So what’s the positive business case? Firstly, it saves a lot of money on ground maintenance. “Rail seats” which are common in the German Bundesliga cost about 30 per cent more than a top quality conventional seat (like those in the Emirates or the AMEX) but are virtually indestructible when compared to plastic.

Many stadium managers bemoan the maintenance and replacement costs of “normal” plastic seats. However, metal rail seats don’t need replacing because the colour’s faded, or because of general wear and tear or (occasionally) criminal damage.

Hannover’s seats have been in place since 2005 and they’ve had no breakages at all, even in the away section. The FSF estimate pay-back on investment within ten years from the cut in maintenance costs alone.

International requirements and ticket pricing

By FIFA and UEFA’s rules any ground wishing to stage competitive European fixtures or international games must be all-seater. Rail seats are a modern solution for clubs who would like to introduce safe standing areas but who also have ambitions of competing in Europe or hosting international matches. Rail seats can be quickly converted from standing to seated configuration with minimum fuss. A club can have all-seater for their big European night and standing areas for domestic games. Watch the video on the FSF’s Safe Standing Campaign page for more.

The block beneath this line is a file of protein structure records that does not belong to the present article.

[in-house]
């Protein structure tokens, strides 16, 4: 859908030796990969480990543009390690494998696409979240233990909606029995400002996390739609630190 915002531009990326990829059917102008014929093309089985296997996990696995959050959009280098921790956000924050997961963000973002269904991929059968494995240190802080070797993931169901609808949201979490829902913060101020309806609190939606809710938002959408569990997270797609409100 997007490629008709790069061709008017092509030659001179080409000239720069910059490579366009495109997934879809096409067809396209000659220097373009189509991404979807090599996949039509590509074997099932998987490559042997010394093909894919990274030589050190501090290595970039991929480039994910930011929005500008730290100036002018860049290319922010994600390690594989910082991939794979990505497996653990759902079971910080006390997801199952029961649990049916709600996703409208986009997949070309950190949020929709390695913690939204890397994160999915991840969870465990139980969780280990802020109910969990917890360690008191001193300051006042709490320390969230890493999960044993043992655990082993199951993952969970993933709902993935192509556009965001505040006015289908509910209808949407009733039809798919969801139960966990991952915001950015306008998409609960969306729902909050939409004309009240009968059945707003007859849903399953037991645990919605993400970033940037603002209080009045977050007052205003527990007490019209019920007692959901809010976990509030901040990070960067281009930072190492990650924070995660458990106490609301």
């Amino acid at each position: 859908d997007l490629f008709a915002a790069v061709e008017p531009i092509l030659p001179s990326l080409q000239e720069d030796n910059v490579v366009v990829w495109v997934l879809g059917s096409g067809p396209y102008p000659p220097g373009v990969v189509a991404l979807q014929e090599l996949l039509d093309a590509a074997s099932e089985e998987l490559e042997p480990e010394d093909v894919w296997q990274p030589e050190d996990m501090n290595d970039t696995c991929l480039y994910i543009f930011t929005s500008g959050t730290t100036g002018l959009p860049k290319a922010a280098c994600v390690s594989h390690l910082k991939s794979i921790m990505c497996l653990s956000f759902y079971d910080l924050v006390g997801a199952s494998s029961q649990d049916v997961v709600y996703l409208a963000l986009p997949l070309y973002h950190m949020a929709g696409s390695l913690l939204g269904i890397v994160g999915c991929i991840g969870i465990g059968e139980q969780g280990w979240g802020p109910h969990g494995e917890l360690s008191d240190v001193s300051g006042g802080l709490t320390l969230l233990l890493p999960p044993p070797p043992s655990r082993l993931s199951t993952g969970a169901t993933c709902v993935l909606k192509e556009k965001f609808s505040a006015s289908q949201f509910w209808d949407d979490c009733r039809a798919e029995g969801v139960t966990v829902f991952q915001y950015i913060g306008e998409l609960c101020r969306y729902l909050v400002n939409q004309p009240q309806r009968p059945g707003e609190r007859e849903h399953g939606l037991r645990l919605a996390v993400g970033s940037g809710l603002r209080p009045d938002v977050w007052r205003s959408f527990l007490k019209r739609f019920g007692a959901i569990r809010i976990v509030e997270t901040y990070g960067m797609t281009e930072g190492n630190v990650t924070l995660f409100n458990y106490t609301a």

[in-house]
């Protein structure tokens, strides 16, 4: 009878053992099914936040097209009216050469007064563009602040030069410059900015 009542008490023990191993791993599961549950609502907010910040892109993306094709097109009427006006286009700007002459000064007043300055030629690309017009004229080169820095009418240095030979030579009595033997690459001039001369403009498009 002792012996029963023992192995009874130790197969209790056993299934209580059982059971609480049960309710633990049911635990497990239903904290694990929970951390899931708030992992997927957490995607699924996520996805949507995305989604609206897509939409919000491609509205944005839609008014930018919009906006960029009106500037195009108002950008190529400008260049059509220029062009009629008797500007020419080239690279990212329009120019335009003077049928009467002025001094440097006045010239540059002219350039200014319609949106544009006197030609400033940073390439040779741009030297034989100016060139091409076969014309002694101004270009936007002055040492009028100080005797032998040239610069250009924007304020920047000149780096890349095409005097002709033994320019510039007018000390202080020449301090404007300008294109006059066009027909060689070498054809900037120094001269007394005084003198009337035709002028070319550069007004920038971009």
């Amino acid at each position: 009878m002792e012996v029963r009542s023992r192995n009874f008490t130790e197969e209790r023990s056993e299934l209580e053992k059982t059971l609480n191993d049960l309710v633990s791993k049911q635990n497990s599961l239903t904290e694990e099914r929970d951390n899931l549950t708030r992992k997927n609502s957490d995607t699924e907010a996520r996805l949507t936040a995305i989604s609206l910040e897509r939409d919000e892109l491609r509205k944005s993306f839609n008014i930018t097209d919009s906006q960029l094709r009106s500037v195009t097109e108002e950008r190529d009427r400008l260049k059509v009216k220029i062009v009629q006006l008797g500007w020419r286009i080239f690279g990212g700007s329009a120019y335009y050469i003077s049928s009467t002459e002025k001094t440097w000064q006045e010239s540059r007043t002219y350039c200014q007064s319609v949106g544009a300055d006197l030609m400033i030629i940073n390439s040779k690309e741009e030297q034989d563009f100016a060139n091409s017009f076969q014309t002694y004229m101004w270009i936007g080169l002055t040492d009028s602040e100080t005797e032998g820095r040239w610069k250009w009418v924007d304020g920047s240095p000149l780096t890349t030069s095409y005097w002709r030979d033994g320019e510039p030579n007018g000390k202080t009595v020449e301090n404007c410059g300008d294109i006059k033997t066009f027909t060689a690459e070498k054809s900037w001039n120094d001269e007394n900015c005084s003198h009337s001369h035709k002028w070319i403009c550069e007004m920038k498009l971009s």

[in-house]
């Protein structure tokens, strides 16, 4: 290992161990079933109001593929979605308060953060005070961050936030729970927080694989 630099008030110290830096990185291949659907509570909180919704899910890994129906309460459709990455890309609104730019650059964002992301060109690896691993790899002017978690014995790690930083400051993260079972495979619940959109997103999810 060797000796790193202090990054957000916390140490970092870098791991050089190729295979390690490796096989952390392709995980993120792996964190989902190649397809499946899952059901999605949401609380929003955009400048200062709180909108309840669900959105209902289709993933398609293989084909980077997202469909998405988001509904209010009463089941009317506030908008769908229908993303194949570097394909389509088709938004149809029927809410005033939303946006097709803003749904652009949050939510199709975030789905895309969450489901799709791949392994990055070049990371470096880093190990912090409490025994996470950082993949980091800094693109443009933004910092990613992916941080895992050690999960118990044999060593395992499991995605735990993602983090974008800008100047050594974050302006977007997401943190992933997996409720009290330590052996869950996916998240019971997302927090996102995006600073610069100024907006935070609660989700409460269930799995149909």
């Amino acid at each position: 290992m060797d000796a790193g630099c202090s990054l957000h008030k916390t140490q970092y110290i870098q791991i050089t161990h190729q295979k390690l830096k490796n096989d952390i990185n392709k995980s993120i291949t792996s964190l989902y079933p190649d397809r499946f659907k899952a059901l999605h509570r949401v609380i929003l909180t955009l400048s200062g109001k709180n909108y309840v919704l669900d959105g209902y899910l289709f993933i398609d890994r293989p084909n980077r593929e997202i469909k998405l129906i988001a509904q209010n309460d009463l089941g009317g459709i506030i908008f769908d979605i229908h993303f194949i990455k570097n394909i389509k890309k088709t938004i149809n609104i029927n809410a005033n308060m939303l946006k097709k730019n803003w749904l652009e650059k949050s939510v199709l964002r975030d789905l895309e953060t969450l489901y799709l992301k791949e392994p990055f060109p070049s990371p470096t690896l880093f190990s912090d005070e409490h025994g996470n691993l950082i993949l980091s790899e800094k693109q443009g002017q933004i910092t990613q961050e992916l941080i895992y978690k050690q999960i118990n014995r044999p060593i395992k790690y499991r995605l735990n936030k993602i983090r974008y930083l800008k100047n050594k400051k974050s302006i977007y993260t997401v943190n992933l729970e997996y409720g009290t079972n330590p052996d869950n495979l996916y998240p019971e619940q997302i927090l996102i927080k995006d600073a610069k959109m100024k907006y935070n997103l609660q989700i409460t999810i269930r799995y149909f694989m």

Where space and configurations allow more fans can be admitted to safe standing areas too. Exact numbers will vary from club to club because of different stadium dimensions but the Government’s Green Guide allows for one sitting fan for every 1.8 standing fans (i.e. 1:1.8). The ratio in Germany varies from 1:1.2 to 1:1.8 but let’s take 1.4 as a working average.

Now, say a standard ticket is £25, the club receives £20.84 once VAT is deducted for an area of 2,000 seats. That’s gate receipts totalling £41,680 for the club. In standing configuration the capacity increases to 2,800 which means you could reduce the ticket price to £20 (the club receives £16.67 once VAT is deducted) and still bring in £46,676 (2,800 x 16.67) – that’s an increase of £4,996 or nearly 12% from gate receipts alone.

Then there’s the additional sales of merchandise, programmes and catering from the increased footfall. Yes, there maybe some extra costs from stewarding and policing but the club will still be coming out ahead very quickly. Clubs could expect to break even in less than two seasons based on those figures and generate £100,000 extra every season after that.